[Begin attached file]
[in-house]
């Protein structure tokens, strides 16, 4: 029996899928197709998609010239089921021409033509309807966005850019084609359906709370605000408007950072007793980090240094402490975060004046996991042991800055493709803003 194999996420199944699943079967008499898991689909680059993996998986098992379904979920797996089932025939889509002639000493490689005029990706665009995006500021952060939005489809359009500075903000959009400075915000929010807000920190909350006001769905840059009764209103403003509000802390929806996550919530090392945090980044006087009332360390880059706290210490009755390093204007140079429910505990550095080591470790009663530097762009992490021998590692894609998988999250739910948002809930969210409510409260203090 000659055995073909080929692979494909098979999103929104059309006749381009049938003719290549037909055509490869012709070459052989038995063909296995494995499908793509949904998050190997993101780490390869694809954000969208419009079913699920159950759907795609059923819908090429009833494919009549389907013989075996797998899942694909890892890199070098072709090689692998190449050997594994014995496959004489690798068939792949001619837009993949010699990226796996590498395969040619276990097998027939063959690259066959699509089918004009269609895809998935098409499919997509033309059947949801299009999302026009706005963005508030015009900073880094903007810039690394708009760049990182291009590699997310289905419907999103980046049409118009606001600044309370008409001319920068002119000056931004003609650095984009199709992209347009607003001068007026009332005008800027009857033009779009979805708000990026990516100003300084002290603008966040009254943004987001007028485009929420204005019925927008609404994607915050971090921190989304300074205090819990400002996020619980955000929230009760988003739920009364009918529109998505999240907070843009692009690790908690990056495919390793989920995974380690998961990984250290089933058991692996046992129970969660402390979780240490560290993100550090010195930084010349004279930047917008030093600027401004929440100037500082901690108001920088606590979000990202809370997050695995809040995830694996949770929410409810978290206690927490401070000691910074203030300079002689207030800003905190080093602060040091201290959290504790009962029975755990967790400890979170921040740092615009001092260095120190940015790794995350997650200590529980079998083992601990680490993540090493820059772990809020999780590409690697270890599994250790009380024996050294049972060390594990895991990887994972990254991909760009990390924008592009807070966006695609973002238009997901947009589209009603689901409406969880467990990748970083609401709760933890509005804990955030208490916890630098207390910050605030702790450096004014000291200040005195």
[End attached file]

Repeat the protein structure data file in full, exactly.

[in-house]
């Protein structure tokens, strides 16, 4: 029996899928197709998609010239089921021409033509309807966005850019084609359906709370605000408007950072007793980090240094402490975060004046996991042991800055493709803003 194999996420199944699943079967008499898991689909680059993996998986098992379904979920797996089932025939889509002639000493490689005029990706665009995006500021952060939005489809359009500075903000959009400075915000929010807000920190909350006001769905840059009764209103403003509000802390929806996550919530090392945090980044006087009332360390880059706290210490009755390093204007140079429910505990550095080591470790009663530097762009992490021998590692894609998988999250739910948002809930969210409510409260203090 000659055995073909080929692979494909098979999103929104059309006749381009049938003719290549037909055509490869012709070459052989038995063909296995494995499908793509949904998050190997993101780490390869694809954000969208419009079913699920159950759907795609059923819908090429009833494919009549389907013989075996797998899942694909890892890199070098072709090689692998190449050997594994014995496959004489690798068939792949001619837009993949010699990226796996590498395969040619276990097998027939063959690259066959699509089918004009269609895809998935098409499919997509033309059947949801299009999302026009706005963005508030015009900073880094903007810039690394708009760049990182291009590699997310289905419907999103980046049409118009606001600044309370008409001319920068002119000056931004003609650095984009199709992209347009607003001068007026009332005008800027009857033009779009979805708000990026990516100003300084002290603008966040009254943004987001007028485009929420204005019925927008609404994607915050971090921190989304300074205090819990400002996020619980955000929230009760988003739920009364009918529109998505999240907070843009692009690790908690990056495919390793989920995974380690998961990984250290089933058991692996046992129970969660402390979780240490560290993100550090010195930084010349004279930047917008030093600027401004929440100037500082901690108001920088606590979000990202809370997050695995809040995830694996949770929410409810978290206690927490401070000691910074203030300079002689207030800003905190080093602060040091201290959290504790009962029975755990967790400890979170921040740092615009001092260095120190940015790794995350997650200590529980079998083992601990680490993540090493820059772990809020999780590409690697270890599994250790009380024996050294049972060390594990895991990887994972990254991909760009990390924008592009807070966006695609973002238009997901947009589209009603689901409406969880467990990748970083609401709760933890509005804990955030208490916890630098207390910050605030702790450096004014000291200040005195």